Every time she discovers something new.
Nelson aerialist Joy Weick has been in love with silks ever since she took a class on Saltspring Island five years ago, and even though she’s thrown herself into the pursuit headlong, it still feels like she’s barely scratching the surface.
“When I found circus it was about empowerment, it was about people coming together to celebrate what their bodies can do. It was fascinating and welcoming and fun and enticing,” the Discover Circus performer told the Star.
“With aerial silks it’s very much a matter of endless possibilities. There is a whole theory to the way you’re wrapping the fabric, and it’s endless. Every single time I get on I discover something different.”
And that’s a feeling she wants to share with not only the students and teachers from her troupe, but also the Nelson community — she’ll be one of 40 circus performers taking the stage for The Birds Who Flew Beyond Time at the Civic Theatre on Wednesday, June 28. There will be two shows, one at 4:30 p.m. and one at 7:30 p.m.
And for the troupe’s executive director Caleb Hull, this is a dream come true. With the recent installation of a retractable screen, the community theatre venue suddenly has way more space for people to fly and spin and whirl through the air — including him.
“We’ve been wanting to do a performance like this since we opened, because so far we’ve only been doing training and community stuff, but a huge part of circus is performance and now we can offer our students the opportunity to perform.”
Students as young as seven years old will be showcasing their skills alongside touring professionals like Andrea Legg, who will also be appearing.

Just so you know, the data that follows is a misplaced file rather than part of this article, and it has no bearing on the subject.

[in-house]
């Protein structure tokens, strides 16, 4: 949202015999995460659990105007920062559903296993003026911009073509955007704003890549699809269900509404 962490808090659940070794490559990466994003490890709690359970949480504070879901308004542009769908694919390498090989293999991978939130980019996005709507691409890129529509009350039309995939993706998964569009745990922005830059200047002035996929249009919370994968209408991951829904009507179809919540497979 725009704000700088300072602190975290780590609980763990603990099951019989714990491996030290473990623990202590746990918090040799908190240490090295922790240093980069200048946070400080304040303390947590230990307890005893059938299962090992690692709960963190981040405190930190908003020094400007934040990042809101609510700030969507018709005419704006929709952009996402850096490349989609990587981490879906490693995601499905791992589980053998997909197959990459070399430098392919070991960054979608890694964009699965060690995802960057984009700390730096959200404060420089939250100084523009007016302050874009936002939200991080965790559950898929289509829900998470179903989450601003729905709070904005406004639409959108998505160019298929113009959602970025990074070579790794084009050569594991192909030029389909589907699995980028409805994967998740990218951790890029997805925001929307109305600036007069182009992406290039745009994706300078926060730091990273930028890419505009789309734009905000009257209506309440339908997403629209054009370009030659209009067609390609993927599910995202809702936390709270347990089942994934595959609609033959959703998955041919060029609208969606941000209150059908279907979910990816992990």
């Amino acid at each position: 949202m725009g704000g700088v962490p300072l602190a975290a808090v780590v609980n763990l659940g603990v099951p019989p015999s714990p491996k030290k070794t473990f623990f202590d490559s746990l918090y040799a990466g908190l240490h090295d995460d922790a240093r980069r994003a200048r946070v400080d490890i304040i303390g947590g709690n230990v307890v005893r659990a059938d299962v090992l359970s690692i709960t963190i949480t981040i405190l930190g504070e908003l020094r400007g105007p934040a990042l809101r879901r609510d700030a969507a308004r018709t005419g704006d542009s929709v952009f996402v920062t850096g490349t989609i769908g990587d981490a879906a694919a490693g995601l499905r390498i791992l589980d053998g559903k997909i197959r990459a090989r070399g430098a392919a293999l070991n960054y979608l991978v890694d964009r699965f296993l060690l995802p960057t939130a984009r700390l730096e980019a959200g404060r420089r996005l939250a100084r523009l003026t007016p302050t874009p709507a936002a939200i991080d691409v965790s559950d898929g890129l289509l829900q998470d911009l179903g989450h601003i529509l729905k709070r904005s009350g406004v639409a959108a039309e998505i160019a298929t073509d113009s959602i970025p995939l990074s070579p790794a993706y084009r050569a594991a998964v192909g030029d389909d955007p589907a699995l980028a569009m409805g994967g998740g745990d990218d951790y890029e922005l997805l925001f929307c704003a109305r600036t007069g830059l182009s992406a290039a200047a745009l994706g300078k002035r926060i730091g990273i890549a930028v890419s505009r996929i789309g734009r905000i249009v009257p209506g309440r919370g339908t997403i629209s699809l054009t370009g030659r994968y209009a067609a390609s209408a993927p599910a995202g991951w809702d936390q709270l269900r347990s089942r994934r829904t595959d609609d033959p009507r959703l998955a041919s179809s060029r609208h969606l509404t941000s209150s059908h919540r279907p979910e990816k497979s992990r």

“This is the perfect spring board for young artists to get into the circus arts. It’s quite hard to have a space to actually discover circus arts because it requires a lot of infrastructure, but Caleb has done a great job of providing that — and it’s really rare to have something like this in a small town,” Legg said.
“The circus community is really interesting because it’s different than any other community — dance is a completely different vibration entirely —and there’s a rivalry and tension there that isn’t in circus at all. It is like a family.”
The showcase will be approximately an hour and a half, and will feature a full storyline complete with set changes. Hull will be performing on aerial hoop with his partner Julia Langham while his teachers and students show off their skills with acro yoga, prop manipulation and flow arts.
Hull’s thankful for the money that’s been invested in the venue recently, which included a Community Initiative Project grant from the City of Nelson. “I don’t think there’s a better way to spend it.”
Weick has loved watching Discover Circus grow.
“I’ve had an incredible experience in Nelson helping build this up from the ground, and it’s been amazing to see students go from zero to 60, to see them do amazing things with their bodies on the silks or the lyra. We can’t wait to share this with the community.”